For these reasons analysis of complaints and appeals is rather fragmentary, yet even it enables us to state the following. Of the total number of complaints to the police regarding unlawful actions by police officers, on average 7.8% relate to beating or the inflicting of bodily injuries. Reports of torture make up a much smaller number – 1.3% of the total number of complaints. These are found to be justified on average, excluding certain years, in only 9.2% of the cases.

The overall number of complaints is influenced also by the fact that in a number of cases unlawful behaviour by police officers is supported by the public and even by the relatives of the victims.

For example, a senior inspector of the Irshansk Settlement Police Station in the Zhytomyr region on 27 July 2005 questioned a woman over a flat robbery in Irshansk. The court established that he had used inadmissible force and special means, inflicting blows to the head and a rubber baton on the buttocks to beat a confession out of her.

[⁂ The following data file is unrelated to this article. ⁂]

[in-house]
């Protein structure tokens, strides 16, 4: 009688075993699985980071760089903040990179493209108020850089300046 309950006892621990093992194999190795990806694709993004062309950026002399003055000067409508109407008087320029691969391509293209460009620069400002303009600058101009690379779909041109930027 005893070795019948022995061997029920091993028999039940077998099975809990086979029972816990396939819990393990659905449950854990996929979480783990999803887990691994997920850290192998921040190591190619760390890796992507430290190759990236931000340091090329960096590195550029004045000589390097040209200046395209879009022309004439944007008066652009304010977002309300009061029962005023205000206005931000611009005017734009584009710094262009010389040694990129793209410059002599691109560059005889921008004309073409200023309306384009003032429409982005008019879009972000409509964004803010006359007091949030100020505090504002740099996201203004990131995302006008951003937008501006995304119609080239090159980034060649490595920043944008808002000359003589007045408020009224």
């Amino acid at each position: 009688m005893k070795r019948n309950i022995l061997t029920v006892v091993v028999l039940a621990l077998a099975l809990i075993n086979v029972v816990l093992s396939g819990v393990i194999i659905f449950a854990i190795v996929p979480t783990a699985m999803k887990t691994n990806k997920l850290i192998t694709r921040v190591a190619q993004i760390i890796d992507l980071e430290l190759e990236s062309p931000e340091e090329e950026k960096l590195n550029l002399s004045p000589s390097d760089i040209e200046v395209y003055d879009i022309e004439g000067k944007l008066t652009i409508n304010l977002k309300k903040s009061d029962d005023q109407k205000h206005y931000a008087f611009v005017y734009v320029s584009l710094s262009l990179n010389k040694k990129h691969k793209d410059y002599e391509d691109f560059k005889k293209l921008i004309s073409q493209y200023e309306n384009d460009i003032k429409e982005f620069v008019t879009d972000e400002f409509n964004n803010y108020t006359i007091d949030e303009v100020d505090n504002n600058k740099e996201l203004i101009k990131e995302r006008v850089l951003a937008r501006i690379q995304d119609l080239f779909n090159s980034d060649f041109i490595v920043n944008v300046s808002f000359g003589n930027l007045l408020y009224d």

Having discovered later in the day that the woman was not guilty, he called her mother in to the police station, told her why her daughter had been there and also that the woman had had intimate relations with a person he knew.  The mother then took the rubber baton and hit her daughter with it.

This case also demonstrates the discrepancy between the aim and means established by the court, indicating the crime of torture, and the court’s qualifying the actions as exceeding powers, i.e. Article 355 of the Criminal Code.

Oleh Martynenko stresses that the information cited clearly requires further discussion and a study into the observance of human rights within the police force.

Abridged from the report at: http://www.helsinki.org.ua/index.php?id=1286292983